The task force is working in an undisclosed location with members of local, state and federal agencies and has created a dedicated tip line and e-mail. Sayre's aunt, Shelly Hehr, this week encouraged people with information to report it.
"Somebody did this. Somebody is responsible, and somebody knows who is responsible," Hehr said. "I know if you are scared, you might not want to come forward. But you should be scared if you don't come forward, because if somebody doesn't come forward and help stop this, you don't know who could be next."
When they receive tips for any of the missing women, Washburn said detectives assigned to the cases drop whatever they are doing to follow up. The problem is that many of the tips turn out to be false.
"We've checked land, air and water for any signs of (the women)," Washburn said. "But the problem is you're trying to find a needle in a haystack unless you have the information. The information we have is running dry on some of these cases."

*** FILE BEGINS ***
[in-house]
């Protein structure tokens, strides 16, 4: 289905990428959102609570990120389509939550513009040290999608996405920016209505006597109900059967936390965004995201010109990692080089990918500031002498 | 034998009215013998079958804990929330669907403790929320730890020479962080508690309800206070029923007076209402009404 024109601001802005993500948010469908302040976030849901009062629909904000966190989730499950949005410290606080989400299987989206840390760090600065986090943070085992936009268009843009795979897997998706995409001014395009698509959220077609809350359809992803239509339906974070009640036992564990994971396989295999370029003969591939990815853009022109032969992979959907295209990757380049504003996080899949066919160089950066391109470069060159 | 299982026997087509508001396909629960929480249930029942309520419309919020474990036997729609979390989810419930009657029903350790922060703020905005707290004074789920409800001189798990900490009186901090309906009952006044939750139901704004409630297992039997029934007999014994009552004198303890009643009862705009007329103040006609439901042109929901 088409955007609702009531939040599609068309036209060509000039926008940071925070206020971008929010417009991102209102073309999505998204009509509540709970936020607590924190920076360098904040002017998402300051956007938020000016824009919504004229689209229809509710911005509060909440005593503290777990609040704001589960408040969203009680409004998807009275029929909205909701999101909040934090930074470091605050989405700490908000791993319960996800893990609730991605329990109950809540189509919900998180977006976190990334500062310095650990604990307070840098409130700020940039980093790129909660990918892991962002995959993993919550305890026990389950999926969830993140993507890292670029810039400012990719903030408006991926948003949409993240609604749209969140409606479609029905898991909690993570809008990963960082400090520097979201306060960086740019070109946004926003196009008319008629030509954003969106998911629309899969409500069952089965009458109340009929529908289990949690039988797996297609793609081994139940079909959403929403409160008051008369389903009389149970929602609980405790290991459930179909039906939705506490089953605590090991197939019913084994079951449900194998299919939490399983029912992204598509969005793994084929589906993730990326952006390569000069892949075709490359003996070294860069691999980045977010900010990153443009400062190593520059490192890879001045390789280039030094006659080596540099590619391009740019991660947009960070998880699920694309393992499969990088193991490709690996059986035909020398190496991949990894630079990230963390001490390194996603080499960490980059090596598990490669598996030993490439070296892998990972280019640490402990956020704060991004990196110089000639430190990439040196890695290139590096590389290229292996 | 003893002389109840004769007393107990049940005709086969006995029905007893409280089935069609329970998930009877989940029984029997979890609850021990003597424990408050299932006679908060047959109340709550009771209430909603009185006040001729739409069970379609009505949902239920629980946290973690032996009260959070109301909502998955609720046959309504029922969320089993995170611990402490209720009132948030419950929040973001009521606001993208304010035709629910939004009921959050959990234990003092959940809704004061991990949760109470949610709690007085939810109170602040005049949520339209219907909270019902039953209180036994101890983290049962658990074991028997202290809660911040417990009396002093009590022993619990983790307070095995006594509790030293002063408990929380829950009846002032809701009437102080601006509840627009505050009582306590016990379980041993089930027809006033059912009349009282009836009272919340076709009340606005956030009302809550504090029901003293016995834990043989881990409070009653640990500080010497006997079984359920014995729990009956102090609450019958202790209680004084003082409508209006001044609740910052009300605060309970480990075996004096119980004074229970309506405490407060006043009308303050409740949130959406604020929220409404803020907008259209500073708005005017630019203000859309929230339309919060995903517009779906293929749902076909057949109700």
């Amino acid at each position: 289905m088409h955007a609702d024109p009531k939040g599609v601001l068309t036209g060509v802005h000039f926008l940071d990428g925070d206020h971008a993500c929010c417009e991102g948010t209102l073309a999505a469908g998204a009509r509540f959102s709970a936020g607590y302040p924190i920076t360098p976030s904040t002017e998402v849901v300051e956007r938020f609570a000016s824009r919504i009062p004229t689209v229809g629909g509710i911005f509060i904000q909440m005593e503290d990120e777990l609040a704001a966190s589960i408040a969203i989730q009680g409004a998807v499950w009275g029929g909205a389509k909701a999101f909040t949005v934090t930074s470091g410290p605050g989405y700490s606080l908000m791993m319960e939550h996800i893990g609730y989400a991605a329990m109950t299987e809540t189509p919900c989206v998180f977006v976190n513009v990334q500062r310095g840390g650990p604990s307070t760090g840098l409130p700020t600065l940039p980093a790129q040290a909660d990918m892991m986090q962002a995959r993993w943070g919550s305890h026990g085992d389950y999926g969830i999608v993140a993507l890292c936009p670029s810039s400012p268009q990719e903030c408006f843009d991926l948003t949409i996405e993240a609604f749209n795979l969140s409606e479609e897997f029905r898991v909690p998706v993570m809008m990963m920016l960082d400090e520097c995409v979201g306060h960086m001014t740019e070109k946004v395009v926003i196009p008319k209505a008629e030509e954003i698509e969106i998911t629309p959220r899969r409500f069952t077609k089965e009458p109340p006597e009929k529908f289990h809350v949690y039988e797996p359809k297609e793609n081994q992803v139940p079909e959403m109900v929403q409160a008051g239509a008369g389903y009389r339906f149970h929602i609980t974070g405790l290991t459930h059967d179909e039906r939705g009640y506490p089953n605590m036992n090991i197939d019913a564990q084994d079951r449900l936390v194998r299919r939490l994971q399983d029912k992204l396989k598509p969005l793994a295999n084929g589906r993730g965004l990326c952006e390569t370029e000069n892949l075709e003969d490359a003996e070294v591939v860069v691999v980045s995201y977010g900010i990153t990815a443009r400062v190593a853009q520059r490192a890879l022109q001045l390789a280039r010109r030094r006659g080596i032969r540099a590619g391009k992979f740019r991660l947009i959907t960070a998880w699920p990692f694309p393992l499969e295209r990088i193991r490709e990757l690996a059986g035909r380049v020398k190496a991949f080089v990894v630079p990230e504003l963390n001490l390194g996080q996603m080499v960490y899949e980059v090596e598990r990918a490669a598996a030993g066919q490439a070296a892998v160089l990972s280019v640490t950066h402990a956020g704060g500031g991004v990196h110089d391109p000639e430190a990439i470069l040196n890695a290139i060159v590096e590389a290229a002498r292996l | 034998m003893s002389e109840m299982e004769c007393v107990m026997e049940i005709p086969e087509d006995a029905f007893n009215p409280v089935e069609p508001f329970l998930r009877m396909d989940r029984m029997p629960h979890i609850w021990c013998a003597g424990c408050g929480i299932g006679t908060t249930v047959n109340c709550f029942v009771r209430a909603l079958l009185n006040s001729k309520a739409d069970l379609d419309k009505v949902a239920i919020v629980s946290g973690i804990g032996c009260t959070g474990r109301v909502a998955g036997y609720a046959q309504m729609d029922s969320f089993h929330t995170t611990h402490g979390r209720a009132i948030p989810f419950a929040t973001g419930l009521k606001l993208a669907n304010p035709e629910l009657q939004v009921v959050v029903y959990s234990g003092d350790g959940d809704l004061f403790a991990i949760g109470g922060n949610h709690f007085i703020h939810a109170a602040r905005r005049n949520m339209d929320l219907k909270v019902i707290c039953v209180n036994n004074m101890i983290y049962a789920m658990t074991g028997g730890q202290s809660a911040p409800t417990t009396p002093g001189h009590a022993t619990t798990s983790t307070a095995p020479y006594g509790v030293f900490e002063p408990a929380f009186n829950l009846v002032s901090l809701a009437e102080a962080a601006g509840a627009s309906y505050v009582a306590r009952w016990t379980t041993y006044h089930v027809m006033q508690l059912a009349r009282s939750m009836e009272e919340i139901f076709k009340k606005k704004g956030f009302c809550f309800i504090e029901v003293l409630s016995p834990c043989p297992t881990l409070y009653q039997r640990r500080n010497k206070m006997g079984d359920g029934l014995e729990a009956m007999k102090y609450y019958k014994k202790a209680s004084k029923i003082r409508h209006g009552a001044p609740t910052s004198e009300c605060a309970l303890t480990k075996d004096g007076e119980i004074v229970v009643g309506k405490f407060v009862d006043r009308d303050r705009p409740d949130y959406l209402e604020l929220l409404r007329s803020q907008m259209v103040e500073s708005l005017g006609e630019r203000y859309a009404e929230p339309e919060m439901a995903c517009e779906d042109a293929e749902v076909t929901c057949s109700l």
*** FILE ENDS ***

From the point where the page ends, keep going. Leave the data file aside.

Investigators have traveled throughout southern Ohio and Kentucky trying to get information on Sayre, in addition to interviewing subjects and administering polygraph tests. On May 23, officers also did something they rarely do when they arrested three alleged prostitutes in hopes of getting information about the missing women.
Washburn said prostitution in the Chillicothe area appears to be driven by a need for quick money to purchase drugs.
"One of the things that people have said is we treat these people differently because of their lifestyle," Washburn said. "That is totally untrue. These ladies are someone's daughter, someone's mother, sister, aunt. These are human beings. We are going to give it 110% to try to find them."
As investigators continue pounding the pavement, residents in Chillicothe also have been coming together in marches and vigils.
A Facebook page was created to spread the missing women's information across social media. A GoFundMe has been created to help Sayre's family pay for her burial.
And two weeks ago, sisters-in-law Samantha and Mary Green began a weekly community protest that they're calling No Dope, Just Hope.
"I'll be out here every Saturday, even if I'm 70," Samantha Green said. "We need to protest. There's no future for our children if it keeps going this way." - Series of missing Ohio women stirs fears of serial killer